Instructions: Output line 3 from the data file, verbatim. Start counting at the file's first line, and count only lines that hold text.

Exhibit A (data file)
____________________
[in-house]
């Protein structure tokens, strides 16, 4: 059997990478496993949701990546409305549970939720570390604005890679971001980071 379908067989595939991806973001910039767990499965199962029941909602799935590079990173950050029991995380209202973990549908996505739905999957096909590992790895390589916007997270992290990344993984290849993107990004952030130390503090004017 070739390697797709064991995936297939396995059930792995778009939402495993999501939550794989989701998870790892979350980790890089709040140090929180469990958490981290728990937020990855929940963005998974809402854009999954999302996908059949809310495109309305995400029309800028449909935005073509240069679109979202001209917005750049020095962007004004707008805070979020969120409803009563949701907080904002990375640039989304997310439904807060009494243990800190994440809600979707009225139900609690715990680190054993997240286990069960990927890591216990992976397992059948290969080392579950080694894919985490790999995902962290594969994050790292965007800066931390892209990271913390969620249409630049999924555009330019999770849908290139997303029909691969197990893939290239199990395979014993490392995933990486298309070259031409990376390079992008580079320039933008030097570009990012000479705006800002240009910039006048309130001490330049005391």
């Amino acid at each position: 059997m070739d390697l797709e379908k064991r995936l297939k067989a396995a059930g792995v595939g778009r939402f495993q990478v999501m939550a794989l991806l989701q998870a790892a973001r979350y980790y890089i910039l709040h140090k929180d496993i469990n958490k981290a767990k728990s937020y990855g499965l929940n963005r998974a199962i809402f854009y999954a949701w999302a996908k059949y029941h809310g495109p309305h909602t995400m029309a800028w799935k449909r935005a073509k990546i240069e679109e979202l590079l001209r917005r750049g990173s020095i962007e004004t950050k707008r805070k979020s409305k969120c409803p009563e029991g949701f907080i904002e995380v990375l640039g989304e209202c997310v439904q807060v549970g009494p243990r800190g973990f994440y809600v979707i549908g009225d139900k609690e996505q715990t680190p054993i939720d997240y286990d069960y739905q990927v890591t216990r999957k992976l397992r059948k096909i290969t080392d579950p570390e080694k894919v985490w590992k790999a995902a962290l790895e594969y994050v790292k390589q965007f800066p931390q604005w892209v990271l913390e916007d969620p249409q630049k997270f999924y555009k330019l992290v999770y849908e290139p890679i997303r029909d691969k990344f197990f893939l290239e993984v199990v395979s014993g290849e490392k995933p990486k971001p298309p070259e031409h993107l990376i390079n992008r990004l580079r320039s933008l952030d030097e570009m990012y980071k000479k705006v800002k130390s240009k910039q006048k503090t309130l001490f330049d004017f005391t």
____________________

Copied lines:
């Amino acid at each position: 059997m070739d390697l797709e379908k064991r995936l297939k067989a396995a059930g792995v595939g778009r939402f495993q990478v999501m939550a794989l991806l989701q998870a790892a973001r979350y980790y890089i910039l709040h140090k929180d496993i469990n958490k981290a767990k728990s937020y990855g499965l929940n963005r998974a199962i809402f854009y999954a949701w999302a996908k059949y029941h809310g495109p309305h909602t995400m029309a800028w799935k449909r935005a073509k990546i240069e679109e979202l590079l001209r917005r750049g990173s020095i962007e004004t950050k707008r805070k979020s409305k969120c409803p009563e029991g949701f907080i904002e995380v990375l640039g989304e209202c997310v439904q807060v549970g009494p243990r800190g973990f994440y809600v979707i549908g009225d139900k609690e996505q715990t680190p054993i939720d997240y286990d069960y739905q990927v890591t216990r999957k992976l397992r059948k096909i290969t080392d579950p570390e080694k894919v985490w590992k790999a995902a962290l790895e594969y994050v790292k390589q965007f800066p931390q604005w892209v990271l913390e916007d969620p249409q630049k997270f999924y555009k330019l992290v999770y849908e290139p890679i997303r029909d691969k990344f197990f893939l290239e993984v199990v395979s014993g290849e490392k995933p990486k971001p298309p070259e031409h993107l990376i390079n992008r990004l580079r320039s933008l952030d030097e570009m990012y980071k000479k705006v800002k130390s240009k910039q006048k503090t309130l001490f330049d004017f005391t």